Now it’s time to increase the crate time . . .
Once your dog is eating his meals in his crate and can stay in the crate with the door closed without showing anxiety or worry, you’re ready to move on. Now toss a treat into the crate while you say a command or signal word such as “get in” or “kennel.” Always use this word as a signal to your dog that it’s time to get in the crate.
When the dog gets in the crate, praise him and shut the door. Sit quietly close by the crate for 10-15 minutes, then calmly and quietly go to another room for a few minutes. Return and sit quietly beside the crate again a few minutes, then quietly let the dog out of the crate.
Repeat this frequently during the day, each time lengthening the time the dog is in the crate and you are out of the room. Once your dog can quietly stay in his crate 40 minutes while you are out of the room, he’s ready to be crated while you leave the house to run quick errands or overnight while he sleeps. If he’s to sleep in his crate overnight, you might want to move the crate into your bedroom.
Crating the Dog While You’re Gone
When your dog can stay in his crate without being anxious or frightened while you’re out of the room for 40 or 60 minutes, he’s ready for you to leave the house. Use your treat and signal word to get him in the crate, praise him, and quietly leave. Make your departures and your arrivals matter-of-fact, resisting fussing over the dog. The more low-keyed you are about your coming and going, the more relaxed and less anxious your dog will be.
The first time you leave the house, make it brief, no more than a half hour to an hour. If your dog appears to be calm and not agitated when you return, you’re ready to move on to longer periods of leaving your dog crated alone in the house.
A Tip – to keep your dog occupied while you’re gone, place safe toys, such as a KongÓ toy filled with peanut butter in the crate with your dog. Licking the peanut butter out of the Kong will keep him busy! You can also turn on a radio at a low volume to easy listening music. Music is a soothing aid that may help keep the dog relaxed while you’re gone.
The Standard Kong Toy –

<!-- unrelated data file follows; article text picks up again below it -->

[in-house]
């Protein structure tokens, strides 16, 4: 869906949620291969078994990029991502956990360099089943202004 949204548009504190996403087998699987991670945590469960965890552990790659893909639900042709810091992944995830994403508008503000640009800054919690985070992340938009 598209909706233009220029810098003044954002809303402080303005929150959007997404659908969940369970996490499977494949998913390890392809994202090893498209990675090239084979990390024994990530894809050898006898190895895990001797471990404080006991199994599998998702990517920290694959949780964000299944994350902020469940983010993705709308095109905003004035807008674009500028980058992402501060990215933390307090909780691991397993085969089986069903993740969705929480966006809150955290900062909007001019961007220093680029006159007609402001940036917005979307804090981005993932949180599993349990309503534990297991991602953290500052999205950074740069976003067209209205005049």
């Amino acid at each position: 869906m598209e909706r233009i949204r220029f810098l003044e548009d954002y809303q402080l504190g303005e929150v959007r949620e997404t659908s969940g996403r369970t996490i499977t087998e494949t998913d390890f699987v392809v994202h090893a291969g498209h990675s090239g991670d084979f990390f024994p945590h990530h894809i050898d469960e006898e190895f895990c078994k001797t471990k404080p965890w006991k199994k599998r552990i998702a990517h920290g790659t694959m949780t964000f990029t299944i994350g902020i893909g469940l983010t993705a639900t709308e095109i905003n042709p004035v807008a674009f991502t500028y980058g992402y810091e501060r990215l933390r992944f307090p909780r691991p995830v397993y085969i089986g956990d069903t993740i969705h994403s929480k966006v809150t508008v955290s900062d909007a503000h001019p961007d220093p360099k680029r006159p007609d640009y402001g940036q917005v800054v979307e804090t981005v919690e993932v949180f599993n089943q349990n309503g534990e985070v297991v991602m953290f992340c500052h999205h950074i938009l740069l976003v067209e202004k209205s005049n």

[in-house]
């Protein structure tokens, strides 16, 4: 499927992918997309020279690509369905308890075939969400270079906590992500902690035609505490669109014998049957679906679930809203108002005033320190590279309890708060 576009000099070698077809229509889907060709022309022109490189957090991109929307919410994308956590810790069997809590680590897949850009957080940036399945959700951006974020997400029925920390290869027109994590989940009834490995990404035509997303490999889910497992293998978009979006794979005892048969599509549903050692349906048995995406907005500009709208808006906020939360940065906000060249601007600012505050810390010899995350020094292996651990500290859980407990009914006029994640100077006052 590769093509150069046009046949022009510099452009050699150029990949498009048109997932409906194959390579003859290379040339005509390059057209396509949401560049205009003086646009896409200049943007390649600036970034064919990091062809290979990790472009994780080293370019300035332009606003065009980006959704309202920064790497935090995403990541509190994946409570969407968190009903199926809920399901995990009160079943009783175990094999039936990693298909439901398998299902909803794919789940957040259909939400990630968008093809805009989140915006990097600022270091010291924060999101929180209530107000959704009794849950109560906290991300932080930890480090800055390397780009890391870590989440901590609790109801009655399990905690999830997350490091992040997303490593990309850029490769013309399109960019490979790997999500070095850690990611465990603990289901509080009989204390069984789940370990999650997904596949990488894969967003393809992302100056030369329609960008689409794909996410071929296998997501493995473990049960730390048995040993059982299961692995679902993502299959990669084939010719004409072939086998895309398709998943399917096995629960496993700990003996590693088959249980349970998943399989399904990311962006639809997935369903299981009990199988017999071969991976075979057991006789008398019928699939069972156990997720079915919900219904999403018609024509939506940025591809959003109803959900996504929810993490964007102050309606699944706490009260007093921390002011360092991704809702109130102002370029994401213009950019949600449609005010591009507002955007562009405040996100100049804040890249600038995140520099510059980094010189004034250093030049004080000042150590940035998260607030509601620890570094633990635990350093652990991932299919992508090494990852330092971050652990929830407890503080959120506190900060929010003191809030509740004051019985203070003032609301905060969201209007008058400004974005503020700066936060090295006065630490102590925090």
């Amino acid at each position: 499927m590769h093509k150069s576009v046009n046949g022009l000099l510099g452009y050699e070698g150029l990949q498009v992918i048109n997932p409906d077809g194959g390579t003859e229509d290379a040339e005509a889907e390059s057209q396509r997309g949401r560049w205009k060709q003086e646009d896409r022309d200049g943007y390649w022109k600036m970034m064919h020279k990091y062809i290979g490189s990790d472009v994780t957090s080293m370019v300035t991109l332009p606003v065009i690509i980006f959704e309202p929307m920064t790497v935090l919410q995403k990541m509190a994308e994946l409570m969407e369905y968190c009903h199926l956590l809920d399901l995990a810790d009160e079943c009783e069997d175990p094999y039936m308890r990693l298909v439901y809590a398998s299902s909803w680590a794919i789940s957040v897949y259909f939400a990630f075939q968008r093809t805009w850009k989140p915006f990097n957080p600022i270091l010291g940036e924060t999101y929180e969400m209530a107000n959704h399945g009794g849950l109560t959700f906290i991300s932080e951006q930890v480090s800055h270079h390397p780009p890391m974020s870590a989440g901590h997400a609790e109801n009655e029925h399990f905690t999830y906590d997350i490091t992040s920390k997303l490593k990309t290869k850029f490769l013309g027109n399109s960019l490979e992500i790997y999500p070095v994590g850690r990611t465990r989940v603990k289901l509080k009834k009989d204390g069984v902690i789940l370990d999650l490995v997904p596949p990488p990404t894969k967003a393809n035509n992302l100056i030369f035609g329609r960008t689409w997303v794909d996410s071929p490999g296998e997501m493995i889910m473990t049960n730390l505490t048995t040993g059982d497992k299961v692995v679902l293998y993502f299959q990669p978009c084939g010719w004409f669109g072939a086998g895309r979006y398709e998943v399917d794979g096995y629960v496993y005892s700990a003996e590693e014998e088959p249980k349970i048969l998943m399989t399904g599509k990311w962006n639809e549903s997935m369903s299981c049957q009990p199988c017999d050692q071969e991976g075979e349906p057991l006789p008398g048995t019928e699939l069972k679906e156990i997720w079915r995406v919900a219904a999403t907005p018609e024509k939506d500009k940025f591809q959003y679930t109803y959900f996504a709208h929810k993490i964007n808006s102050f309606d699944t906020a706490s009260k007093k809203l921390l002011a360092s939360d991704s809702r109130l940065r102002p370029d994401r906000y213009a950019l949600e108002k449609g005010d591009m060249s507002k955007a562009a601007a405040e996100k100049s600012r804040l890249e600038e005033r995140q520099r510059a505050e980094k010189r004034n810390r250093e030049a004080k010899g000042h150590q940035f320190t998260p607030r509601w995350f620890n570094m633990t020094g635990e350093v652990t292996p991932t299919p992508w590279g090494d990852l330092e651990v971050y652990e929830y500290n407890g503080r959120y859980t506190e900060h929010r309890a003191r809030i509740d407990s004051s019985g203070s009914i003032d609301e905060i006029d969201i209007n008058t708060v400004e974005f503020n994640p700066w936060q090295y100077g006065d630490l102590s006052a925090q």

The Kong Treat Ball –
Some Problems When Crating
Being crated too long. If the dog is crated too long, such as crated all day while you’re at work then again at night while you sleep, the dog might become to feel trapped and frustrated. Dogs, especially young dogs, need a lot of interaction and physical exercise. Young puppies should not be crated longer than 3 to 4 hours at a stretch, as they cannot control their bladders for longer periods of time. The timeframe for crating older dogs varies by dog. Many dogs can be crated 8 hours as long as they have ample exercise and interaction with you in the morning and evening when you are home.
Isolation. The crate should not be used to isolate the dog from the family. Dogs are very social creatures and need companionship, just as we do. Leaving a dog in a crate in the basement or in a garage is in some ways worse than leaving the dog tied to a chain in the back yard. Being separated from the family for too long can lead to serious behavioral issues with the dog. Place the crate in its permanent spot somewhere where you spend a lot of time, such as in your bedroom.
Whining. It’s hard to tell when a dog whines in the crate whether he needs to go outside to relieve himself, or if he’s being crated for too long, or if he’s not having enough exercise or interaction with you, or if he’s just whining to manipulate you to open the door and let him out.
If he whines, it’s very important that you do not open the door until he stops whining. If you open the door when he’s whining, he learns that whining gets him out. This escalates the whining, which can become very annoying. Wait until he stops whining, count to 5 and, if the dog has remained quiet, calmly open the door.
He won’t get in the crate. If your dog hesitates or appears afraid to get in the crate, you’ve moved your training along too quickly. Go back to the beginning steps and make it fun for the dog. Or, if your dog is crated trained and doesn’t want to get in the crate, he may be spending too much time in the crate.
All dogs are different and learn at a different pace*. However, if you follow the above procedures with your dog, and remember to have patience and take your time, you should end up with a dog that eagerly gets in his crate and is happy and well adjusted, and you’ll have the crate tool to use whenever necessary.
*Special note – if after following all the steps your dog is still too upset at being crated, don’t force the issue! You may have to find an alternative method of safely leaving your dog alone, such as gating them in a small room in the house. Contact the Fieldwood Dog Training Center for additional assistance when crate training your dog.